MSU professors develop sensor worn by athletes at risk of suffering concussions

It all starts with a hit. A bump, or a jolt to the head, leaving effects lasting either a few days, to disabilities lasting a lifetime.

“We needed to develop a sensor that can help return to play decisions that need to be made on the spot within seconds,” says Michigan State University Professor, Marcos Dantus.

MSU Chemist’s, Marcos Dantus and Gary Blanchard invented force sensors that slide into headbands players can easily wear during a game, or under a helmet. These sensors would make it easier for coaches like Jack Wallace, Okemos High School Football Coach, to determine whether a player should stay in the game, or take a break.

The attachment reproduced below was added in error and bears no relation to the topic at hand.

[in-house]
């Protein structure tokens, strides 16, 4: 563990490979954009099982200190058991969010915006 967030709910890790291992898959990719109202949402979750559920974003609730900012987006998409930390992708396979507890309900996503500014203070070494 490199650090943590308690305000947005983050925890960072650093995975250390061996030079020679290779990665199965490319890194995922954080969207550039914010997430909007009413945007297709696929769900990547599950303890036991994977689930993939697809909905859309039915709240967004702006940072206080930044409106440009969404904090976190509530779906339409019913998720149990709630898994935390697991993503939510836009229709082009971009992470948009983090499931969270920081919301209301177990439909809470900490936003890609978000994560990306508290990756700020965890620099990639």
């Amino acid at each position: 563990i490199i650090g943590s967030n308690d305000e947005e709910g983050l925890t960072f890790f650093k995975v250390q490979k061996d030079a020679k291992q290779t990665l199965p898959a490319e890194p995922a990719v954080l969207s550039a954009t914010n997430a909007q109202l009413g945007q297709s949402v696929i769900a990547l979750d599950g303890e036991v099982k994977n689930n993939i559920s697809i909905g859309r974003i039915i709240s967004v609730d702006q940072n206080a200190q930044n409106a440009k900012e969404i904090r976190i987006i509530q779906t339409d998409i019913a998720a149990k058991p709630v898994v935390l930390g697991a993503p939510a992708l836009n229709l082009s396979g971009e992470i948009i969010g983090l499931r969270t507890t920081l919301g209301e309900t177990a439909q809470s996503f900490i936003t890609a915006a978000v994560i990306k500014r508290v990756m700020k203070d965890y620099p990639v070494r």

“I think anything that would aid our trainers and doctors in determining and evaluating our kids is always a positive,” says Wallace.

After several prototypes and hours of research, the duo says, understanding the dangers of repeated concussions at various stages, is a key benefit of their design.

“If you saw what was apparently a bad hit, or if they came over complaining of something, or if they seem to be out of it, the helmet would come off, and out of the headband you would pull the sensor out and look to see had an impact occurred in any of the areas of the sensor, and if it had, how severe was it, and where was it,” says Blanchard.

Both Dantus and Blanchard say, it all boils down to safety both on and off the field. Something Coach Wallace says, would be beneficial.

“There’s so many great things about football other than the football field and obviously we want to make it safe for our players and I think that anything we can do to make that, make it a better game, then we have to look at an evaluate that,” says Wallace.

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